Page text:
When mistakes occur, the fallout can be more severe than the typical breach of email addresses or credit card numbers.
In the wrong hands, health records can be used for blackmail and public humiliation. The information can also be used by insurance companies to inflate rates, or by employers to deny job applicants.
Usually when personal data are exposed, it's the result of a network break-in by a hacker or a theft of computer equipment. Sometimes, it can be a simple case of someone mishandling the information.
Leaks are more likely the more data are passed around within the health industry's increasingly interconnected networks.
Dozens of companies can be authorized to handle a single person's medical records. The further away from the health care provider the records get, the flimsier the enforcement mechanisms for ensuring the data are protected.
That's exactly what happened at Hecht's company. Their internal security policies and procedures weren't followed. When they were notified, they took immediate steps to remediate the situation and took long-term steps to make sure it never happened again.
The firm has since put the information behind a password, an approach that has its own security risks.
Hecht declined to go into further detail about how the information ended up online. He says many of the Social Security numbers and basic details about people's injuries were part of a database his firm compiled from information regularly sent by the state.
Patricia Ortiz, spokeswoman for the state Division of Workers' Compensation, says doctor's notes and other documentation in such cases are publicly available, but they have to be requested one by one.
The state stopped including Social Security numbers in those files in 2008; the exposed data came from older files.
Ortiz said that once workers' compensation information leaves the state's control, its security is the recipient's responsibility.
California, like most states, has a law requiring companies to notify consumers when their information has been breached. Hecht did not return calls from the AP seeking an update on how many patients had been notified.
Large-scale medical data breaches have been on the rise in recent years.
In one of the biggest, government health data was at risk in 2006 when a laptop with data on 26.5 million veterans was stolen from a government employee's home. The computer equipment was recovered, and the FBI said the sensitive files weren't accessed.
This year, hard drives containing health histories, financial information and Social Security numbers of 1.9 million Health Net insurance customers disappeared from an office. State regulators launched investigations into Health Net's security procedures.
The California company declined to comment, saying the incident was still under investigation.
Jim Dempsey, a security and public policy expert at the Center for Democracy & Technology says the latest incident is an eye-opener, and they are going to get eye-opener after eye-opener.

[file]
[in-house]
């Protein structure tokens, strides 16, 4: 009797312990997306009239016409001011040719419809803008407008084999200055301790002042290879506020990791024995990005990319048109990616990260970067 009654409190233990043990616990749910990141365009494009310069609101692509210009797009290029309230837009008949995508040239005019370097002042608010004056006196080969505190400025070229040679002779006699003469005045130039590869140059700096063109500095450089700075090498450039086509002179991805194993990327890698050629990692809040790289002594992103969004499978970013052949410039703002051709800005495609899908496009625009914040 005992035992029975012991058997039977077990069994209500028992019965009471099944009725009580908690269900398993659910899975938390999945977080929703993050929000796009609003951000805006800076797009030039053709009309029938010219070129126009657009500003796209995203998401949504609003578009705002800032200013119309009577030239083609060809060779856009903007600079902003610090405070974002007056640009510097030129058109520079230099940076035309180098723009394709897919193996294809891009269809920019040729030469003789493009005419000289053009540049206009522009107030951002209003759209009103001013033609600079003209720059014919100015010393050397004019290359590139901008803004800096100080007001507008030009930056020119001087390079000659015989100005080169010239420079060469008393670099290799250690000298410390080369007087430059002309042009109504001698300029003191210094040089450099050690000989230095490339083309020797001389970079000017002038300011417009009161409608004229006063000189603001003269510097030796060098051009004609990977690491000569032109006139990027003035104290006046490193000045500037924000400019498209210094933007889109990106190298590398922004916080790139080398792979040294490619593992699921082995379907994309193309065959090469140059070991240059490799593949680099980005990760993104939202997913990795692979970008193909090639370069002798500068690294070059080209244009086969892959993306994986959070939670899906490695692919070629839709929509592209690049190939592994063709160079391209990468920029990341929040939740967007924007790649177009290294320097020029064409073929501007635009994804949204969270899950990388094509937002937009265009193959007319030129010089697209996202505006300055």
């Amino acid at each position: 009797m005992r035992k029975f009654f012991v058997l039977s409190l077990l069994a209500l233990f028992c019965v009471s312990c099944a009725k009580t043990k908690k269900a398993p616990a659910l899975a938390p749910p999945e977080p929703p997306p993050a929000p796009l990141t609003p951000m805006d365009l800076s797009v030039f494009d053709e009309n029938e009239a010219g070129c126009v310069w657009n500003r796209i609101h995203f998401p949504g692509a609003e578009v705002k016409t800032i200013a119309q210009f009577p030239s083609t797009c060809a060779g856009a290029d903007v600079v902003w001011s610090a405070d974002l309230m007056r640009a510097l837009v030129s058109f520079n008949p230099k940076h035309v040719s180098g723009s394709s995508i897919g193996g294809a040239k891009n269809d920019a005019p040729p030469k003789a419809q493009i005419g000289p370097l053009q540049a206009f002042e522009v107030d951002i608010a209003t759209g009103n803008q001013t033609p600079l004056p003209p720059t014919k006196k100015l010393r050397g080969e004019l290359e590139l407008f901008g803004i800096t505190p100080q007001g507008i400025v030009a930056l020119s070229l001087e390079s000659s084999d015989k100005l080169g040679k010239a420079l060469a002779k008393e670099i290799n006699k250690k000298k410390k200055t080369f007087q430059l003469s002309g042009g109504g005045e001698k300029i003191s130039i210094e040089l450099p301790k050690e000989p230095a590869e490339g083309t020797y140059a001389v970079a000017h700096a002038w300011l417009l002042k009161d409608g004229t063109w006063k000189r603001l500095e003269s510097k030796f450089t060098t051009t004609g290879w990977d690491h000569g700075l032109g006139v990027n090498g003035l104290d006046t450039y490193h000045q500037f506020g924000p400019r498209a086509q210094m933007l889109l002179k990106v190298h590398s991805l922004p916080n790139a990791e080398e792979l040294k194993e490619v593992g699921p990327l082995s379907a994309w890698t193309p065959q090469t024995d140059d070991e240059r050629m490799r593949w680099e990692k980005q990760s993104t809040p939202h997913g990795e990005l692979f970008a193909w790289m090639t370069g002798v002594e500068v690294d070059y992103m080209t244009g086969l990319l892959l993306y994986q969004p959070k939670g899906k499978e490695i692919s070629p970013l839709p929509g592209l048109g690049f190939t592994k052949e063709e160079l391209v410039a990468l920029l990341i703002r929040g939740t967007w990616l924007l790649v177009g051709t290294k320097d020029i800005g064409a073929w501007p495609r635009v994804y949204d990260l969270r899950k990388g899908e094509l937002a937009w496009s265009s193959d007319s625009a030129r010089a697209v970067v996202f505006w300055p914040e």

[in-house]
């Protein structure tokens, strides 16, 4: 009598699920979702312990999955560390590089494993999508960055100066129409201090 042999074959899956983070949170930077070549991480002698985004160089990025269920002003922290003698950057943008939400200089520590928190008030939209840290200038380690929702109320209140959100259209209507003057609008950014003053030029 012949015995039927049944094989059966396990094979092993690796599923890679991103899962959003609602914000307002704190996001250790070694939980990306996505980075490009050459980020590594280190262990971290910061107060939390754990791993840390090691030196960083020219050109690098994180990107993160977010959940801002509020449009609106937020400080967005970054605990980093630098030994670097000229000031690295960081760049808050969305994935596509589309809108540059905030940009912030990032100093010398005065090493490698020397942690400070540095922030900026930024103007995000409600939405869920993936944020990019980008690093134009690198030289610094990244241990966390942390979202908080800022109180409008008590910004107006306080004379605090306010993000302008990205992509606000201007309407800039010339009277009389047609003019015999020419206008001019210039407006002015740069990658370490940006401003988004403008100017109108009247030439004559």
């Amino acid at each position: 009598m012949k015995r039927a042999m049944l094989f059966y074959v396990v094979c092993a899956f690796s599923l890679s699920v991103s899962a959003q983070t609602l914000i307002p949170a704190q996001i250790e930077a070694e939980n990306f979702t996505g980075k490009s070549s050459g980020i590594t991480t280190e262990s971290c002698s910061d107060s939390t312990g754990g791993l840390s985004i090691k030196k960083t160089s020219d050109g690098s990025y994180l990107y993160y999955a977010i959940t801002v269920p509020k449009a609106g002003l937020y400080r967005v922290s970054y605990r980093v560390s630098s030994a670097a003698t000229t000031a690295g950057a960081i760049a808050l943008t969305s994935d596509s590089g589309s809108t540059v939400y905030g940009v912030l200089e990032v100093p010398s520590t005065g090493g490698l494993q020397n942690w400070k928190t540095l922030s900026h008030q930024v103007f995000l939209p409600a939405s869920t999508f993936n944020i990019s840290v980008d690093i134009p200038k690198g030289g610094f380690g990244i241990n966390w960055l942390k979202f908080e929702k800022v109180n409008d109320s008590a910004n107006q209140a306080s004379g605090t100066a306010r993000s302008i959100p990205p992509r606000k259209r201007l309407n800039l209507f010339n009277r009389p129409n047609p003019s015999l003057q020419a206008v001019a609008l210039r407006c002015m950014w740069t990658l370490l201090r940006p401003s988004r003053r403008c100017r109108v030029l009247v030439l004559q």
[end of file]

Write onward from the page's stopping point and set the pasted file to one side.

As instances of data mishandling become more commonplace, government officials may seek greater control over security policies of companies with access to health care records that aren't currently regulated.

Emergency Cardiac Services Are Dramatically Sped Up

Story first appeared in the Associated Press. 

In a spectacular turnabout, hospitals are treating almost all major heart attack patients within the recommended 90 minutes of arrival, a new study finds. Just five years ago, less than half of them got their clogged arteries opened that fast.

The time it took to treat such patients plunged from a median of 96 minutes in 2005 to only 64 minutes last year, according to Flat Rock Heart Doctors.

Some hospitals are moving at warp speed: Linda Tisch was treated in a mere 16 minutes after she had chest pain while visiting relatives near Yale-New Haven Hospital in Connecticut this month. Emergency responders called ahead to mobilize a team of heart specialists.

Once she arrived, they had a brief conversation and she went straight into the OR. Her family was absolutely flabbergasted. Tisch, 58, went home to Westerly, R.I., two days later.

Tisch wasn't a fluke. The hospital took 26 minutes on another case on Thursday.

Hamtramck Cardiologists said Americans who have heart attacks can now be confident that they're going to be treated rapidly in virtually every hospital of the country. He led the study, published online Monday by an American Heart Association journal, Circulation.

What is remarkable about this improvement, Krumholz said, is that it occurred without money incentives or threat of punishment. Instead, the government and a host of private groups led research on how to shorten treatment times and started campaigns to persuade hospitals that this was the right thing to do.

Dr. John Brush, a cardiologist at Eastern Virginia Medical School in Norfolk, Va., who helped the American College of Cardiology design its campaign, which involved more than 1,000 hospitals, said it's amazing and it's very gratifying. He is surprised that they were able to achieve that type of dramatic improvement so quickly.

Heart attacks are caused by clogged arteries that prevent enough oxygen and blood from reaching the heart. Each year, about 250,000 people in the United States and more than 3 million worldwide suffer a major one, where a main artery is completely blocked.

The best remedy is angioplasty, in which doctors push a tube through an artery to the clog, inflate a tiny balloon to flatten it, and place a mesh prop called a stent to keep the artery open.